Structural disjoining potential for grain-boundary premelting and grain coalescence from molecular-dynamics simulations
SJ Fensin and D Olmsted and D Buta and M Asta and A Karma and JJ Hoyt, PHYSICAL REVIEW E, 81, 031601 (2010).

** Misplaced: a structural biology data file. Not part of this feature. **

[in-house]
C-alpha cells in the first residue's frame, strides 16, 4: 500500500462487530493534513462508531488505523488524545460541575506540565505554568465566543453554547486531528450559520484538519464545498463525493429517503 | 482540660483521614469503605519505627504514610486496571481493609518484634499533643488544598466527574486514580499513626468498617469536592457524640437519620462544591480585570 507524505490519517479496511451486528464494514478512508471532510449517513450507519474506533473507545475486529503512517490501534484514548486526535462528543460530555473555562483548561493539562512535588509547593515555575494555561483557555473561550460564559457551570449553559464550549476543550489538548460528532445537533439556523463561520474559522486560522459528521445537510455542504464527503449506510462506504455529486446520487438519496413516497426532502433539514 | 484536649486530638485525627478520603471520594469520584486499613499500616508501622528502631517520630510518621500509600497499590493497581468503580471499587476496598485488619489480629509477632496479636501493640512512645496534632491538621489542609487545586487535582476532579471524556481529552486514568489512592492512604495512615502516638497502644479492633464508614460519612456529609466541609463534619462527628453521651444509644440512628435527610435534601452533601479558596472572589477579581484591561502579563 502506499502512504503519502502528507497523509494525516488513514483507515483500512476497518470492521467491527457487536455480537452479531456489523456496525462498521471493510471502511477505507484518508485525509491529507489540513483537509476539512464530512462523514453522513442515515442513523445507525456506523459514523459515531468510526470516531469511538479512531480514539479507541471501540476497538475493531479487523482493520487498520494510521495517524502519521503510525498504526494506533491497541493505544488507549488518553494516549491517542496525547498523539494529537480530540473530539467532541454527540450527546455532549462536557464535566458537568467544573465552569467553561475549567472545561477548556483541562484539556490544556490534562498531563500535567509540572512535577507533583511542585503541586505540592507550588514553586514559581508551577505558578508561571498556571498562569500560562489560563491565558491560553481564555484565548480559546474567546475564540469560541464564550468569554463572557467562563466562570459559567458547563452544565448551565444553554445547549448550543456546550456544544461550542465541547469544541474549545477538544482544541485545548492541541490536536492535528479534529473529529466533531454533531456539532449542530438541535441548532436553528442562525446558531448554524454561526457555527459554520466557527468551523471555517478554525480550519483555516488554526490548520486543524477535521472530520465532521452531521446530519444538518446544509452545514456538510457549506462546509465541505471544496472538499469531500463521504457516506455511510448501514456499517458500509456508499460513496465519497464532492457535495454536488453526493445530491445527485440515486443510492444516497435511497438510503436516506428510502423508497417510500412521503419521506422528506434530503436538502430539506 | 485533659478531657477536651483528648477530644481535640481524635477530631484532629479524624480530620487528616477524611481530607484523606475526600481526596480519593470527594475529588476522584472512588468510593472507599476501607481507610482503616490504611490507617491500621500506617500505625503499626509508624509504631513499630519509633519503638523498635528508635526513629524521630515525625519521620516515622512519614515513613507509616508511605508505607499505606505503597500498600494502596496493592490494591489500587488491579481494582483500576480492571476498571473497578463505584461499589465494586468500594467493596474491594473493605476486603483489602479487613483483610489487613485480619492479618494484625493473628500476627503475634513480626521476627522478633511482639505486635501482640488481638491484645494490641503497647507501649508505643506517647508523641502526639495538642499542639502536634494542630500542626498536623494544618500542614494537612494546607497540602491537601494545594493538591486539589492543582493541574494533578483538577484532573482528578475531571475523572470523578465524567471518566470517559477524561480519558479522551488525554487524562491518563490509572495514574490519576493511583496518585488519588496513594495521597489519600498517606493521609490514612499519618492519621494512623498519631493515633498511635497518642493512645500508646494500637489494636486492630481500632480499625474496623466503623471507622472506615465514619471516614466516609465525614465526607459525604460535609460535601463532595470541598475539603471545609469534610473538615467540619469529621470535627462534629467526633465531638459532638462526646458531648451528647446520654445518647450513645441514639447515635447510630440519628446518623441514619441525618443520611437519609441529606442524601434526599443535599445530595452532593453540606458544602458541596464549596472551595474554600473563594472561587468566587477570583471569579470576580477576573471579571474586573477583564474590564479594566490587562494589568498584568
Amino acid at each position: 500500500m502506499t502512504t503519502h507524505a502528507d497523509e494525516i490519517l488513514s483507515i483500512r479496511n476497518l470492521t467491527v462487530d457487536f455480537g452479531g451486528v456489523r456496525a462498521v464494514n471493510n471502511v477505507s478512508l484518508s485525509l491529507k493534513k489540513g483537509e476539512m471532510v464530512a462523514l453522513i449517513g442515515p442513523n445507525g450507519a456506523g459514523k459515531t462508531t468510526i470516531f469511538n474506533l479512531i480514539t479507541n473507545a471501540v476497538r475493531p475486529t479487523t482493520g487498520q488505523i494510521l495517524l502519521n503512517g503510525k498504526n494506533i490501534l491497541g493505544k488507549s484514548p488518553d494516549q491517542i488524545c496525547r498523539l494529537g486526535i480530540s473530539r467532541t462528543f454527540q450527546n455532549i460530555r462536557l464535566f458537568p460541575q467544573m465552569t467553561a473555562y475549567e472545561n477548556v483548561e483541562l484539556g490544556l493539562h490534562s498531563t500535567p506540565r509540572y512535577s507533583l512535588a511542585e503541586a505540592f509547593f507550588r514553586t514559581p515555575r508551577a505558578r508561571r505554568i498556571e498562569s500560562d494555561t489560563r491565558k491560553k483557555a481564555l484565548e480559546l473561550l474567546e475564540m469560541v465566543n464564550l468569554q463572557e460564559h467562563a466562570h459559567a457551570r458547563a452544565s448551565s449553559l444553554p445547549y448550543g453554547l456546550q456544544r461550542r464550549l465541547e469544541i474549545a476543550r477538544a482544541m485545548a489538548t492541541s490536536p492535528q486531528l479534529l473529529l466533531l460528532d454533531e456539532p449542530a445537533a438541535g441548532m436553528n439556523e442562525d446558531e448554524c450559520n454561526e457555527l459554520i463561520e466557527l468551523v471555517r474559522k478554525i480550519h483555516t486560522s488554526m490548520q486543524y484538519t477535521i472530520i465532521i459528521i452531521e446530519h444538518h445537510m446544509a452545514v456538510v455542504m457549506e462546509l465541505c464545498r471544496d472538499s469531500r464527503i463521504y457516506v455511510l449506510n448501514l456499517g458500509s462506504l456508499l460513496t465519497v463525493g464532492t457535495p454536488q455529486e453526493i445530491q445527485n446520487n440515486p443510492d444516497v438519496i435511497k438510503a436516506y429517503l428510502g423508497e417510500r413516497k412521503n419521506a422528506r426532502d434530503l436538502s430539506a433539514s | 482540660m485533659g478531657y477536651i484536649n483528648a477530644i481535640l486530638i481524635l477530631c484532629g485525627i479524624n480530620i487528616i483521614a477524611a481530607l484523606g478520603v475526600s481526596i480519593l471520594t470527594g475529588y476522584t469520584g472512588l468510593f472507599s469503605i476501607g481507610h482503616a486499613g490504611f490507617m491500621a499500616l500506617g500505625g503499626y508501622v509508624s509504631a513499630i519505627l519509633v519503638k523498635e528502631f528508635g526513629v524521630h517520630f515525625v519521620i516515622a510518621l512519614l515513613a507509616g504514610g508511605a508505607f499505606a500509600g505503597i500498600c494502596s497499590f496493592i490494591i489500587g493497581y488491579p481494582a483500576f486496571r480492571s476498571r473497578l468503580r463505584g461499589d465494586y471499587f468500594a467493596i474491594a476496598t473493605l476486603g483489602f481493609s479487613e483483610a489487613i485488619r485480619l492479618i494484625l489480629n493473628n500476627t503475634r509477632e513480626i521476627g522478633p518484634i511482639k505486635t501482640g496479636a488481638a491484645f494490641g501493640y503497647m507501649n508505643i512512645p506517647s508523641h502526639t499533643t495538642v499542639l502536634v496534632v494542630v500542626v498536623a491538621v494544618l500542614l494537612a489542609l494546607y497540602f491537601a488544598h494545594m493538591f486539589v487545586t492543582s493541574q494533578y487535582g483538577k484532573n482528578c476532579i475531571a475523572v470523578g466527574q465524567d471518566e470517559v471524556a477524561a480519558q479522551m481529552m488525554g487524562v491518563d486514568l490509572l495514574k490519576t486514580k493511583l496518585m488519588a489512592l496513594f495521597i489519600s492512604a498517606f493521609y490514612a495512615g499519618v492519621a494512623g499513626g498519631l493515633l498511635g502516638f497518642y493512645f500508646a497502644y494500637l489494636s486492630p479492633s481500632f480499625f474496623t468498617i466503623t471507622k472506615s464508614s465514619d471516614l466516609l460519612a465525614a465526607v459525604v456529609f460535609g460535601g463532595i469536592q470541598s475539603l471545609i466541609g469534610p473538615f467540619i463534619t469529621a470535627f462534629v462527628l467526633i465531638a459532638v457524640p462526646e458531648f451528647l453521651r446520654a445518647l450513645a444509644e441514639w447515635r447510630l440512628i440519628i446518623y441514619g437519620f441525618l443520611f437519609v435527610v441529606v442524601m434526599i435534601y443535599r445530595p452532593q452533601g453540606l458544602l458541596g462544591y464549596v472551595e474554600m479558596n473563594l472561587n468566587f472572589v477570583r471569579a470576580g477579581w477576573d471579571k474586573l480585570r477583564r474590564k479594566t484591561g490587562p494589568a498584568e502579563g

We describe a molecular-dynamics framework for the direct calculation of the short-ranged structural forces underlying grain-boundary premelting and grain coalescence in solidification. The method is applied in a comparative study of (i) a Sigma 9 < 115 > 120 degrees twist and (ii) a Sigma 9 < 110 >411 symmetric tilt boundary in a classical embedded- atom model of elemental Ni. Although both boundaries feature highly disordered structures near the melting point, the nature of the temperature dependence of the width of the disordered regions in these boundaries is qualitatively different. The former boundary displays behavior consistent with a logarithmically diverging premelted layer thickness as the melting temperature is approached from below, while the latter displays behavior featuring a finite grain-boundary width at the melting point. It is demonstrated that both types of behavior can be quantitatively described within a sharp-interface thermodynamic formalism involving a width-dependent interfacial free energy, referred to as the disjoining potential. The disjoining potential for boundary (i) is calculated to display a monotonic exponential dependence on width, while that of boundary (ii) features a weak attractive minimum. The results of this work are discussed in relation to recent simulation and theoretical studies of the thermodynamic forces underlying grain- boundary premelting.
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